For this second stage of John P’s much vaunted ‘36 Degrees’ walk (see for Stage 1), John and I were picked up by Nick in Adlington and driven to Westhoughton Station, where Bernard joined us. The locals here have a novel method of releasing cows whose heads get stuck in fences.
After a train ride, and welcome coffee in Burscough Bridge, we set off in light rain along the towpath of the Leeds & Liverpool Canal.
We soon turned north, up the Rufford Branch of the canal, the last of the autumn colours still illuminating an otherwise grey day.
After leaving the canal at Prescot Bridge, we soon crossed Eller Brook at Wham Bridge and passed a deserted airfield.
The rain was intermittent, the paths were flat, and sometimes tarmacked.
We passed a house that has recently been acquired by one of John's friends for use as a barber's shop. We gave him a cup of coffee and some medicine before continuing merrily on our way.
Shortly afterwards, Bernard was found negotiating a particularly dense section of East Lancashire Jungle.
On the ascent of Harrock Hill we raced past a disused artefact of the Industrial Revolution. Our leader was anxious to press on. There were worries of a finish in the dark!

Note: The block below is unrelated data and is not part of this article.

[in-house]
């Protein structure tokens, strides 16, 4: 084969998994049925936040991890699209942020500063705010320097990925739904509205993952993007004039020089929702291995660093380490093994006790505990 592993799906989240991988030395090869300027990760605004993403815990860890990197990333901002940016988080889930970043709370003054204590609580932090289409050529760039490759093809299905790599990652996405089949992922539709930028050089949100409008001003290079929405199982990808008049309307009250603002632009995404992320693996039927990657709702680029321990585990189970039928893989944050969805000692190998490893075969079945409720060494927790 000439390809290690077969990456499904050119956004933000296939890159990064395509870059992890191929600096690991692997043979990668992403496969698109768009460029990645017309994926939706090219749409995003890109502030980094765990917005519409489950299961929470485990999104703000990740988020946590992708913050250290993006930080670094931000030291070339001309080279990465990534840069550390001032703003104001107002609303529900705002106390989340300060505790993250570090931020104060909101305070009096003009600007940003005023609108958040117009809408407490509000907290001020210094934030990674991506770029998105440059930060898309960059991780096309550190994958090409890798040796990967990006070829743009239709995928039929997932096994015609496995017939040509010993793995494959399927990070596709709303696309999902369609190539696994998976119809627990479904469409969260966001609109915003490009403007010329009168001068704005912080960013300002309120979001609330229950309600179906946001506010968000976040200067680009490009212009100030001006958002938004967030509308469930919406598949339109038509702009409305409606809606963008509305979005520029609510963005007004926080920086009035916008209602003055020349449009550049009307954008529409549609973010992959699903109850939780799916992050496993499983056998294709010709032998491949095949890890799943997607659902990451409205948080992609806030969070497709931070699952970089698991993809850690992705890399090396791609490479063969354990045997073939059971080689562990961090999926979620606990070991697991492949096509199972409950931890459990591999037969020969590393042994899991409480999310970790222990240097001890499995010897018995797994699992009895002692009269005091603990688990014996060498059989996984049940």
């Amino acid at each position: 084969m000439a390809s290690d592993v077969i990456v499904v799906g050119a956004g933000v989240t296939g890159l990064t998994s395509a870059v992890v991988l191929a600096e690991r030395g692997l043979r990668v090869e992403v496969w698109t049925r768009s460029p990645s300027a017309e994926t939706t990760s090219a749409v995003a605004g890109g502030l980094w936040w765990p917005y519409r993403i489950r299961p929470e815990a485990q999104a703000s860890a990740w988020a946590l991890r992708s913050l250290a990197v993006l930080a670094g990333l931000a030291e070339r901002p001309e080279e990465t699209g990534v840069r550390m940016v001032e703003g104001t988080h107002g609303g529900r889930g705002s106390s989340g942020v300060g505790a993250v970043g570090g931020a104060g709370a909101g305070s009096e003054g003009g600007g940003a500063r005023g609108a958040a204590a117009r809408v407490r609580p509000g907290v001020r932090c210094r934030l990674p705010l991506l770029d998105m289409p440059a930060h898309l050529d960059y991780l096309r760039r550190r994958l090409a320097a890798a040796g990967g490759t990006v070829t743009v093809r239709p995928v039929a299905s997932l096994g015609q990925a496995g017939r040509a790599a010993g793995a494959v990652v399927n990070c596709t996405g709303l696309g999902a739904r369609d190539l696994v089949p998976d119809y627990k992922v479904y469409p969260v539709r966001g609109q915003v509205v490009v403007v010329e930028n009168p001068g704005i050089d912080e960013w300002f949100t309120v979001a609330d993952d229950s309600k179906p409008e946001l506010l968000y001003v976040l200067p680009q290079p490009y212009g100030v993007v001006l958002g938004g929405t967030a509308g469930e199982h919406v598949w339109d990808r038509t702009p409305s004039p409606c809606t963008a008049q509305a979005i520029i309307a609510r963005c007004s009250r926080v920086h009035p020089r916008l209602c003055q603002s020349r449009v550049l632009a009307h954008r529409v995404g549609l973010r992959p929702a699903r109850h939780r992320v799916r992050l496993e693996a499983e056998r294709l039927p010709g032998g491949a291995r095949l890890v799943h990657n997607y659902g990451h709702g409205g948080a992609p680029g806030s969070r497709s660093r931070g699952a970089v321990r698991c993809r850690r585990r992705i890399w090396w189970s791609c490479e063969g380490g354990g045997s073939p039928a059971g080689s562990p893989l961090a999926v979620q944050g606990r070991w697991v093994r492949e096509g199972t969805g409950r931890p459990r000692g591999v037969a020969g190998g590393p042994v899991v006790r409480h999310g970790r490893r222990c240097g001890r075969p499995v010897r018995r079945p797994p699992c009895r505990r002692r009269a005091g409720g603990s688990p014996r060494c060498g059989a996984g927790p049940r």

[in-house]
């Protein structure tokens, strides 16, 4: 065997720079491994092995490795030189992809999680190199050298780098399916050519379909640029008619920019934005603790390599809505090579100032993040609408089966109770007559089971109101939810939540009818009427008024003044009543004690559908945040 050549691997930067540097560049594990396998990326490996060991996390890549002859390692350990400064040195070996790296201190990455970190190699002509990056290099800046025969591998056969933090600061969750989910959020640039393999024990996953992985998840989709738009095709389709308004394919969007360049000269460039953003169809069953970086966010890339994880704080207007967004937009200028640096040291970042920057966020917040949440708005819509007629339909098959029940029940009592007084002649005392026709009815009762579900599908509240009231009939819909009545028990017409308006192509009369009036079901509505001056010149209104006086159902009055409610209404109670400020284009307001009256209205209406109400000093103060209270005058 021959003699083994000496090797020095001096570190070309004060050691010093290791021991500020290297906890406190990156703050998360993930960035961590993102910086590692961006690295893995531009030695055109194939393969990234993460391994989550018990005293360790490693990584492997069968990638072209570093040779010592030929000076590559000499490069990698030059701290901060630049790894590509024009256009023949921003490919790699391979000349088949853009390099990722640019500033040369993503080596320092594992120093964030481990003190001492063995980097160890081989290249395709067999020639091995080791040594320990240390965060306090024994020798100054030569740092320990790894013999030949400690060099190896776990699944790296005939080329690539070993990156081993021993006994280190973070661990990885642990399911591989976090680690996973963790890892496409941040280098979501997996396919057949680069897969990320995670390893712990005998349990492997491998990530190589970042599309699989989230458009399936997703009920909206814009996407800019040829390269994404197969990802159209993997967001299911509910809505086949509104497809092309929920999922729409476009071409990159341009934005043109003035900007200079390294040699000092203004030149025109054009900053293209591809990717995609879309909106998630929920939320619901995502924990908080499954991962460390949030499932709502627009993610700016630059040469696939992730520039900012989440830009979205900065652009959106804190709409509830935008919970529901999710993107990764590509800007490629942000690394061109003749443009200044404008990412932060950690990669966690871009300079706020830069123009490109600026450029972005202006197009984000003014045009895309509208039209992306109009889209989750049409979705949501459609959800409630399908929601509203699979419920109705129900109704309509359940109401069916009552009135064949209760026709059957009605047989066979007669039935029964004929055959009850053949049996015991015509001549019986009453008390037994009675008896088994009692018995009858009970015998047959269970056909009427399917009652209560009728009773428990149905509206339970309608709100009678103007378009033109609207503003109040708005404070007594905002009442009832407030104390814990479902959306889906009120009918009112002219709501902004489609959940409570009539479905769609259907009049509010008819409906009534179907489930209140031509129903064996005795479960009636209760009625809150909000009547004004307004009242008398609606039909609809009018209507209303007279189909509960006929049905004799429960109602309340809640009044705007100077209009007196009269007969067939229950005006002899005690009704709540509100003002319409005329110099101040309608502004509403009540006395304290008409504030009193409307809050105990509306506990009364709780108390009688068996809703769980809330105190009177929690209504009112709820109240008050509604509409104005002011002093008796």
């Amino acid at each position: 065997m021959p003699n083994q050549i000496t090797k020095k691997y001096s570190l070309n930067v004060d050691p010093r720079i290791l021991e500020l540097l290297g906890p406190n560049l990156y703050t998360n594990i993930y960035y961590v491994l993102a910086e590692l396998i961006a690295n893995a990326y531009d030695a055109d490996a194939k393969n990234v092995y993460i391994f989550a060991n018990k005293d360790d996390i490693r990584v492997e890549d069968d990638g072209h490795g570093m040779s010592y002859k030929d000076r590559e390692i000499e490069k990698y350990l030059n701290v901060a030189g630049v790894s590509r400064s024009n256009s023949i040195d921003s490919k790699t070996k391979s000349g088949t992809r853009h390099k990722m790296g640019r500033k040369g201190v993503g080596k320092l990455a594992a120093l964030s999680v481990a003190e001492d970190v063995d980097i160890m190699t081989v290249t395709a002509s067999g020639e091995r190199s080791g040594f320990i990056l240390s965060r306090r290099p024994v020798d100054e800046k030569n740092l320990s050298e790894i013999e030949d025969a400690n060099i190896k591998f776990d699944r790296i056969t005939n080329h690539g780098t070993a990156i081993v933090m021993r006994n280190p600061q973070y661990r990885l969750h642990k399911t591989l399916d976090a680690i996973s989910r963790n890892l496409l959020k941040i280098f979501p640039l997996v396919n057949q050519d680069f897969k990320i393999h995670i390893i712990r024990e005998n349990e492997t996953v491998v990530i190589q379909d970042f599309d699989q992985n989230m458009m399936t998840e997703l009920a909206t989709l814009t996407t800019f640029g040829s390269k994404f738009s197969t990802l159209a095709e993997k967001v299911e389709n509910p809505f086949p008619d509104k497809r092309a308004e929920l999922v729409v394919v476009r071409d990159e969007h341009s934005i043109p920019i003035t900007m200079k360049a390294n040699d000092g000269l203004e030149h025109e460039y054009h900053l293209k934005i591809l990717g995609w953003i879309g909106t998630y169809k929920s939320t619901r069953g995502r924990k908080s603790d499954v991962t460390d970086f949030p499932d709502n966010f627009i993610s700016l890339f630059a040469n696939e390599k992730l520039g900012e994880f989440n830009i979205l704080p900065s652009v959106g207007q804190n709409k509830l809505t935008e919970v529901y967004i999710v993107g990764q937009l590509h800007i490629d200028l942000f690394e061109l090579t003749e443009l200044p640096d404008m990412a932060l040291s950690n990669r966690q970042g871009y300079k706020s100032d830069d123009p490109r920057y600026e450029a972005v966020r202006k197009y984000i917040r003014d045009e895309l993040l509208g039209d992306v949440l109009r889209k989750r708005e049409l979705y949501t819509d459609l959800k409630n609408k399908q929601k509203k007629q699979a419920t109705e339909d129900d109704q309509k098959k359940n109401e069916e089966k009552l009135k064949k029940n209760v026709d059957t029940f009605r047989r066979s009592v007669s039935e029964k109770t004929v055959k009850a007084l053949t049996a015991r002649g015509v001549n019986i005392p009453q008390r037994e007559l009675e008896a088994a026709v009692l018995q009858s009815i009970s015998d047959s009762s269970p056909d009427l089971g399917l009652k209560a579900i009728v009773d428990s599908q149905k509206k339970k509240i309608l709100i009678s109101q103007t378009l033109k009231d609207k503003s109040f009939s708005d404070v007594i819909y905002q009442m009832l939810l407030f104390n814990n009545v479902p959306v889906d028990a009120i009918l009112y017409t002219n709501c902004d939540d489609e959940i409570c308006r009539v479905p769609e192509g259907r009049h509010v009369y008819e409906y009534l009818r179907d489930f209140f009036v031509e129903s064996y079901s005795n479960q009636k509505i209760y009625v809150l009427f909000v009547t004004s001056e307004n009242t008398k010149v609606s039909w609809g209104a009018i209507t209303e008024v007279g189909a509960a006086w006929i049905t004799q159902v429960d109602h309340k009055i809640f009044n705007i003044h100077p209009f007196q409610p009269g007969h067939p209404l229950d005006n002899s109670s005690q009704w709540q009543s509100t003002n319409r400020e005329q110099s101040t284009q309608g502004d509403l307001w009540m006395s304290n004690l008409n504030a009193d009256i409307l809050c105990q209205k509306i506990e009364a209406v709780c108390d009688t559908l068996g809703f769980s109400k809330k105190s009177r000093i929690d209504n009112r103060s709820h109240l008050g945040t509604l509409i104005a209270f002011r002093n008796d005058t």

There was however time for a group photo.
Here's the view in the other direction (north) from the same point near Hill House Fold.
Winter Hill was now looming through the mist ahead of us, but one o’ clock had been and gone, as had the M6 motorway, beyond which we made progress to a point where the noise was reduced. A couple of pallets were spotted, making an excellent base for lunch, where we all sat next to each other, with four different views.
Nick’s new dog, Buster, was soon brought to heel, and we continued past a smart plaque near Chisnall Hall Jubilee Wood.
By the time we reached Bogburn Hall Farm, Nick had sold Buster to a passing hobo and our very own Hoarse Whisperer found a friend on whom to practice his not inconsiderable skills.
It was a day of showers, with occasional sunshine. John and Nick broke into a run after a pot of gold was spotted. Bernard was rooted to the spot. He could see two pots of gold and was unable to decide which one to aim for.
A little later, we negotiated a tricky entry to a field. Bernard fell in. Then we had to return the same way as the footpath had been diverted and there was no other way of escaping from the field. Bernard fell in again.
John proceeded to give a masterclass in finding his way to Holt Farm.
After this series of tricky manoeuvres, we all headed in increasing gloom down a diverted path to an al fresco tea stop in John's back garden. At this point the walk could be subtitled ‘0 Degrees’.
Soon we were on our way again in another sharp shower, before long finding our way back to where my car was parked in Adlington.
Here’s our route: 25 km, 300 metres ascent, in 6.5 hours. Click on the image to see a larger version.
There’s a captioned slideshow (34 images) .
That was a nice walk. Very jolly.